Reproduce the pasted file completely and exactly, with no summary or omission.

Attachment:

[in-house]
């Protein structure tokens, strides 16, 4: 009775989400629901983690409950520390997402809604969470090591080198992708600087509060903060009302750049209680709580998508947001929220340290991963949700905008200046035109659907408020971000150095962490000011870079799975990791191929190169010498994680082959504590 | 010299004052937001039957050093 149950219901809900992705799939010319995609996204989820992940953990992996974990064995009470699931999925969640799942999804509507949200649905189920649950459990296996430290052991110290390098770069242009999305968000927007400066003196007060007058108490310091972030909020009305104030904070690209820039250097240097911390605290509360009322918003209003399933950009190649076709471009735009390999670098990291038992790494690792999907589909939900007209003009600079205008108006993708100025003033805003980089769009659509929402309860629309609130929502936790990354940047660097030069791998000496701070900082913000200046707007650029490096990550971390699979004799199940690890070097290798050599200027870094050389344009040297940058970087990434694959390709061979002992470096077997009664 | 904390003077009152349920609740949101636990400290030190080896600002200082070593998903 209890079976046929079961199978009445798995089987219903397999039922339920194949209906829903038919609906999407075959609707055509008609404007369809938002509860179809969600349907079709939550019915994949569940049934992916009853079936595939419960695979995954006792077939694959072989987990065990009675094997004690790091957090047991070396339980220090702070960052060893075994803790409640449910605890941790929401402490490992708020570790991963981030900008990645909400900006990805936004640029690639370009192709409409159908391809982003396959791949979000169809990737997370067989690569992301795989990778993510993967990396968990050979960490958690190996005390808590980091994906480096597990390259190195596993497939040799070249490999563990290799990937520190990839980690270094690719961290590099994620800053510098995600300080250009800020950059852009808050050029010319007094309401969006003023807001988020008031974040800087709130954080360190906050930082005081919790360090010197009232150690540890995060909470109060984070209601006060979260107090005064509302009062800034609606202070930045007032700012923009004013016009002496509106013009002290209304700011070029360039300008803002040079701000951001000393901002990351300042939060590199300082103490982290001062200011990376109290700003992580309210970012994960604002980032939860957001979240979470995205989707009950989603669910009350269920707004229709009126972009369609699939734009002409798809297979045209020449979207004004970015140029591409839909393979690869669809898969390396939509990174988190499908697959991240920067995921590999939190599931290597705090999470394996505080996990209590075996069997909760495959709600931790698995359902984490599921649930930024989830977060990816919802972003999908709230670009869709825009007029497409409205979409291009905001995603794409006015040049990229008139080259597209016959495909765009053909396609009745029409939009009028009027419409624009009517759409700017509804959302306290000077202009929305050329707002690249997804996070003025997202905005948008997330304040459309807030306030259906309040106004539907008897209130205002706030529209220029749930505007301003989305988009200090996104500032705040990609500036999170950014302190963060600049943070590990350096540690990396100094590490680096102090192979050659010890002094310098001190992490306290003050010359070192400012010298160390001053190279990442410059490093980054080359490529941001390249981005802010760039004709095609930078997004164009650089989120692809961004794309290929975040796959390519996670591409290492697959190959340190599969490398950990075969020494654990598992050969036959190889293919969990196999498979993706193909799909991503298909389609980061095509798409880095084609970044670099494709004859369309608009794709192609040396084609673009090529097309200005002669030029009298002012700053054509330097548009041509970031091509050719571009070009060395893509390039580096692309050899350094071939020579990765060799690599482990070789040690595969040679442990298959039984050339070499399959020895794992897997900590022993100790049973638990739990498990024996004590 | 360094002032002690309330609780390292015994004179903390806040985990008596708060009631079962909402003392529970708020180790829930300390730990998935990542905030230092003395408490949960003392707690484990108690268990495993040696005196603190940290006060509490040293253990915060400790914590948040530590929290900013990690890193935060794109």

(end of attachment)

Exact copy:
[in-house]
């Protein structure tokens, strides 16, 4: 009775989400629901983690409950520390997402809604969470090591080198992708600087509060903060009302750049209680709580998508947001929220340290991963949700905008200046035109659907408020971000150095962490000011870079799975990791191929190169010498994680082959504590 | 010299004052937001039957050093 149950219901809900992705799939010319995609996204989820992940953990992996974990064995009470699931999925969640799942999804509507949200649905189920649950459990296996430290052991110290390098770069242009999305968000927007400066003196007060007058108490310091972030909020009305104030904070690209820039250097240097911390605290509360009322918003209003399933950009190649076709471009735009390999670098990291038992790494690792999907589909939900007209003009600079205008108006993708100025003033805003980089769009659509929402309860629309609130929502936790990354940047660097030069791998000496701070900082913000200046707007650029490096990550971390699979004799199940690890070097290798050599200027870094050389344009040297940058970087990434694959390709061979002992470096077997009664 | 904390003077009152349920609740949101636990400290030190080896600002200082070593998903 209890079976046929079961199978009445798995089987219903397999039922339920194949209906829903038919609906999407075959609707055509008609404007369809938002509860179809969600349907079709939550019915994949569940049934992916009853079936595939419960695979995954006792077939694959072989987990065990009675094997004690790091957090047991070396339980220090702070960052060893075994803790409640449910605890941790929401402490490992708020570790991963981030900008990645909400900006990805936004640029690639370009192709409409159908391809982003396959791949979000169809990737997370067989690569992301795989990778993510993967990396968990050979960490958690190996005390808590980091994906480096597990390259190195596993497939040799070249490999563990290799990937520190990839980690270094690719961290590099994620800053510098995600300080250009800020950059852009808050050029010319007094309401969006003023807001988020008031974040800087709130954080360190906050930082005081919790360090010197009232150690540890995060909470109060984070209601006060979260107090005064509302009062800034609606202070930045007032700012923009004013016009002496509106013009002290209304700011070029360039300008803002040079701000951001000393901002990351300042939060590199300082103490982290001062200011990376109290700003992580309210970012994960604002980032939860957001979240979470995205989707009950989603669910009350269920707004229709009126972009369609699939734009002409798809297979045209020449979207004004970015140029591409839909393979690869669809898969390396939509990174988190499908697959991240920067995921590999939190599931290597705090999470394996505080996990209590075996069997909760495959709600931790698995359902984490599921649930930024989830977060990816919802972003999908709230670009869709825009007029497409409205979409291009905001995603794409006015040049990229008139080259597209016959495909765009053909396609009745029409939009009028009027419409624009009517759409700017509804959302306290000077202009929305050329707002690249997804996070003025997202905005948008997330304040459309807030306030259906309040106004539907008897209130205002706030529209220029749930505007301003989305988009200090996104500032705040990609500036999170950014302190963060600049943070590990350096540690990396100094590490680096102090192979050659010890002094310098001190992490306290003050010359070192400012010298160390001053190279990442410059490093980054080359490529941001390249981005802010760039004709095609930078997004164009650089989120692809961004794309290929975040796959390519996670591409290492697959190959340190599969490398950990075969020494654990598992050969036959190889293919969990196999498979993706193909799909991503298909389609980061095509798409880095084609970044670099494709004859369309608009794709192609040396084609673009090529097309200005002669030029009298002012700053054509330097548009041509970031091509050719571009070009060395893509390039580096692309050899350094071939020579990765060799690599482990070789040690595969040679442990298959039984050339070499399959020895794992897997900590022993100790049973638990739990498990024996004590 | 360094002032002690309330609780390292015994004179903390806040985990008596708060009631079962909402003392529970708020180790829930300390730990998935990542905030230092003395408490949960003392707690484990108690268990495993040696005196603190940290006060509490040293253990915060400790914590948040530590929290900013990690890193935060794109």